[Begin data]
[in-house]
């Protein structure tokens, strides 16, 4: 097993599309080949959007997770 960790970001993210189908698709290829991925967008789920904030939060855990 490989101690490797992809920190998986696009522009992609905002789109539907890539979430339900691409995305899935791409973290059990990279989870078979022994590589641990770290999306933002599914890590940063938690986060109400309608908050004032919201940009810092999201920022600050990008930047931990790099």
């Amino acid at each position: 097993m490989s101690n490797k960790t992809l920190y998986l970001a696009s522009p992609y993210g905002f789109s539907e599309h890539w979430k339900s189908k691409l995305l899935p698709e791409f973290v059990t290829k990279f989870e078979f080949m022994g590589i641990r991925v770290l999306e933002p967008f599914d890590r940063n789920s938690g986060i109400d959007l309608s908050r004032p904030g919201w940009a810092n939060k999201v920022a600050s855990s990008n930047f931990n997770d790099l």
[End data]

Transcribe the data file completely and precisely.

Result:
[in-house]
């Protein structure tokens, strides 16, 4: 097993599309080949959007997770 960790970001993210189908698709290829991925967008789920904030939060855990 490989101690490797992809920190998986696009522009992609905002789109539907890539979430339900691409995305899935791409973290059990990279989870078979022994590589641990770290999306933002599914890590940063938690986060109400309608908050004032919201940009810092999201920022600050990008930047931990790099």
């Amino acid at each position: 097993m490989s101690n490797k960790t992809l920190y998986l970001a696009s522009p992609y993210g905002f789109s539907e599309h890539w979430k339900s189908k691409l995305l899935p698709e791409f973290v059990t290829k990279f989870e078979f080949m022994g590589i641990r991925v770290l999306e933002p967008f599914d890590r940063n789920s938690g986060i109400d959007l309608s908050r004032p904030g919201w940009a810092n939060k999201v920022a600050s855990s990008n930047f931990n997770d790099l």